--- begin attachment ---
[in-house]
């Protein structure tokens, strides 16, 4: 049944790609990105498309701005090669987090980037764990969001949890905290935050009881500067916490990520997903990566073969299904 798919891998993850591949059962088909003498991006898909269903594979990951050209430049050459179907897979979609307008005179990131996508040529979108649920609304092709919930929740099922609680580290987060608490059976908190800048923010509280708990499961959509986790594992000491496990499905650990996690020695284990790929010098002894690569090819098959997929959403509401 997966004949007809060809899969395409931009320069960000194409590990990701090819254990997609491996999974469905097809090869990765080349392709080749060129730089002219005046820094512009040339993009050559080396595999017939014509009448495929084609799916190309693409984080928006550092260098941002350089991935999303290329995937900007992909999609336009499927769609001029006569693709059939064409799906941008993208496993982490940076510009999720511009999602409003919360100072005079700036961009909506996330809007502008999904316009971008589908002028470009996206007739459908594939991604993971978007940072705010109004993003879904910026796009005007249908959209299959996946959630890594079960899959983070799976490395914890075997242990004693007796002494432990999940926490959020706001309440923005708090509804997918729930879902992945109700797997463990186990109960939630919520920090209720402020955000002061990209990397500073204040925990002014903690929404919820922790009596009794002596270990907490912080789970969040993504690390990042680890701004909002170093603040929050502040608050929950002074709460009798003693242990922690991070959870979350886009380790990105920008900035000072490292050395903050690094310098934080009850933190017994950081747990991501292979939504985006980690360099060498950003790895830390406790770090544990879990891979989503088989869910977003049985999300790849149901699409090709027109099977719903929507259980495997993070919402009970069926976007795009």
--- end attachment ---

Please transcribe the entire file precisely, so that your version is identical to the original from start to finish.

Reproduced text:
[in-house]
């Protein structure tokens, strides 16, 4: 049944790609990105498309701005090669987090980037764990969001949890905290935050009881500067916490990520997903990566073969299904 798919891998993850591949059962088909003498991006898909269903594979990951050209430049050459179907897979979609307008005179990131996508040529979108649920609304092709919930929740099922609680580290987060608490059976908190800048923010509280708990499961959509986790594992000491496990499905650990996690020695284990790929010098002894690569090819098959997929959403509401 997966004949007809060809899969395409931009320069960000194409590990990701090819254990997609491996999974469905097809090869990765080349392709080749060129730089002219005046820094512009040339993009050559080396595999017939014509009448495929084609799916190309693409984080928006550092260098941002350089991935999303290329995937900007992909999609336009499927769609001029006569693709059939064409799906941008993208496993982490940076510009999720511009999602409003919360100072005079700036961009909506996330809007502008999904316009971008589908002028470009996206007739459908594939991604993971978007940072705010109004993003879904910026796009005007249908959209299959996946959630890594079960899959983070799976490395914890075997242990004693007796002494432990999940926490959020706001309440923005708090509804997918729930879902992945109700797997463990186990109960939630919520920090209720402020955000002061990209990397500073204040925990002014903690929404919820922790009596009794002596270990907490912080789970969040993504690390990042680890701004909002170093603040929050502040608050929950002074709460009798003693242990922690991070959870979350886009380790990105920008900035000072490292050395903050690094310098934080009850933190017994950081747990991501292979939504985006980690360099060498950003790895830390406790770090544990879990891979989503088989869910977003049985999300790849149901699409090709027109099977719903929507259980495997993070919402009970069926976007795009």